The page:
Apart from salvation, why be a Christian?

Apart from salvation, why be a Christian?

A reader sends along a link to this 1964 homily by then-Fr. Joseph Ratzinger on the topic of salvation outside the Church. His approach is different from the usual on this matter. He starts by saying, let’s just say that you don’t have to be a formally enrolled member of the Catholic Church to be saved and that God is able to do as He wills without consulting with us and our theories.

If it is theoretically possible that you can be saved without being a Catholic or even a Christian, then why be a Christian? He says, “What is that special thing in Christianity that not only justifies but compels us to be and live as Christians?” Note he’s challenging us to look at our faith and our Church as more than a ticket into a heaven. Too often, when we debate this question, it comes out sounding an awful lot like the workers in the vineyard who complained at being the same as those who were hired at the end of the day. It sounds like being a Christian is a big burden we’d rather not carry if we didn’t have to. Is that what our faith is really like?

When they realized that the day’s wage of one denarius could be much more easily earned, they could no longer see why they had sweated all day. Yet how could they really have been certain that it was so much more comfortable to be out of work than to work? And why was it that they were happy with their wages only on the condition that other people were worse off than they were? But the parable is not there on account of those workers at that time; it is there for our sake. For in our raising questions about the “why” of Christianity, we are doing just what those workers did. We are assuming that spiritual “unemployment”—a life without faith or prayer—is more pleasant than spiritual service. Yet how do we know that?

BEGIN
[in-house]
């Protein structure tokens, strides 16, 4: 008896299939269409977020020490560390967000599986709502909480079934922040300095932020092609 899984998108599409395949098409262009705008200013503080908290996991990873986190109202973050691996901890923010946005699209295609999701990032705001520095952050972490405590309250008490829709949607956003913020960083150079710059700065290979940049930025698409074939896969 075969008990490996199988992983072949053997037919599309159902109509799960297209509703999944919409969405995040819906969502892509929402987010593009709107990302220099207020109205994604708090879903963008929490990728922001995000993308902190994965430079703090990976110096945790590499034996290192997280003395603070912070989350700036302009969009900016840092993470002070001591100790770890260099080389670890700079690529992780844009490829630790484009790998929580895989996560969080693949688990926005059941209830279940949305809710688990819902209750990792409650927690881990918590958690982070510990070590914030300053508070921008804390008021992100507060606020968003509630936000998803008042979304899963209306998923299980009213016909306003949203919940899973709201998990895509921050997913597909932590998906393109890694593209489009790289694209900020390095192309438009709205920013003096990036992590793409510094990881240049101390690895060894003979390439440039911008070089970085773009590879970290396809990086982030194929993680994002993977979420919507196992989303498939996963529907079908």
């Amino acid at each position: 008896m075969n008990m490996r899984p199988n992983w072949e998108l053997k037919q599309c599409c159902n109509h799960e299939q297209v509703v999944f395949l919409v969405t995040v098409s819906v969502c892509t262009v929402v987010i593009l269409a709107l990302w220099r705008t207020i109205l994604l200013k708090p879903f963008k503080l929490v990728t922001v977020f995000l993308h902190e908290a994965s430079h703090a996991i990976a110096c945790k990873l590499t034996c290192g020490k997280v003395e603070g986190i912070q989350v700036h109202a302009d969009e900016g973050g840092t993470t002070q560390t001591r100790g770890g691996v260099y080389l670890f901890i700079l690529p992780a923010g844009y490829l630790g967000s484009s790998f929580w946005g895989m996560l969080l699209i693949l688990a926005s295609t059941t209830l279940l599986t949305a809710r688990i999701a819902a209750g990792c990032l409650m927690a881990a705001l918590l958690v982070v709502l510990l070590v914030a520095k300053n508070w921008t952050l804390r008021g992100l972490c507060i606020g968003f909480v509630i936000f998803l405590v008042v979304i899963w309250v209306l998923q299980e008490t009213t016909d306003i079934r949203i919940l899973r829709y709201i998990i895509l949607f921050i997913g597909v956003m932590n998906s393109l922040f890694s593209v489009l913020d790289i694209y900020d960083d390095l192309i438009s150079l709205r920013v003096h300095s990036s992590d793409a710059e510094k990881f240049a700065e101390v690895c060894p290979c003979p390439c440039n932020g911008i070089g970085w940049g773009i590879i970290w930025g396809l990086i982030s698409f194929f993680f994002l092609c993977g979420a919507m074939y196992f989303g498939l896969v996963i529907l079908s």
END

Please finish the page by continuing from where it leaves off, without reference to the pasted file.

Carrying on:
He says that if this is how we think then we are approaching our faith as a burden that weighs us down, not as “the truth that sets us free” or a yoke whose burden is easy and light.

We are seeing in the Church only the exterior order that limits our freedom and thereby overlooking the fact that she is our spiritual home, which shields us, keeps us safe in life and in death. We are seeing only our own burden and forgetting that other people also have burdens, even if we know nothing of them. And above all, what a strange attitude that actually is, when we no longer find Christian service worthwhile if the denarius of salvation may be obtained even without it! It seems as if we want to be rewarded, not just with our own salvation, but most especially with other people’s damnation—just like the workers hired in the first hour. That is very human, but the Lord’s parable is particularly meant to make us quite aware of how profoundly un-Christian it is at the same time. Anyone who looks on the loss of salvation for others as the condition, as it were, on which he serves Christ will in the end only be able to turn away grumbling, because that kind of reward is contrary to the loving-kindness of God.

[Thanks to Laura for the link.]

(It seems apropos to mention here that nothing a pope says or writes before his election is covered by the charism of infallibility and should not be considered magisterial. Likewise, we should not always hold someone to something they said 43 years ago since everyone is always growing and their understanding is growing. I’m not saying that there’s anything wrong or untoward about this sermon, but that it’s important to keep it context firmly in mind.)

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  • Having shared some research with Lee Penn and having read both his unpublished manuscript and his book, I’ve been acutely aware for some time that our Christian faith is under attack by those who promote United Religions Initiative and would create a universal religion for the world.

    Knowing that it could be taken away has made my faith seem more precious to me than it was before.  The cosmology we live with has a beauty that I do not find in the esoteric religions, even though they have embraced transcendence that they rightly note is lacking in our culture.  Some cosmologies are downright frightening.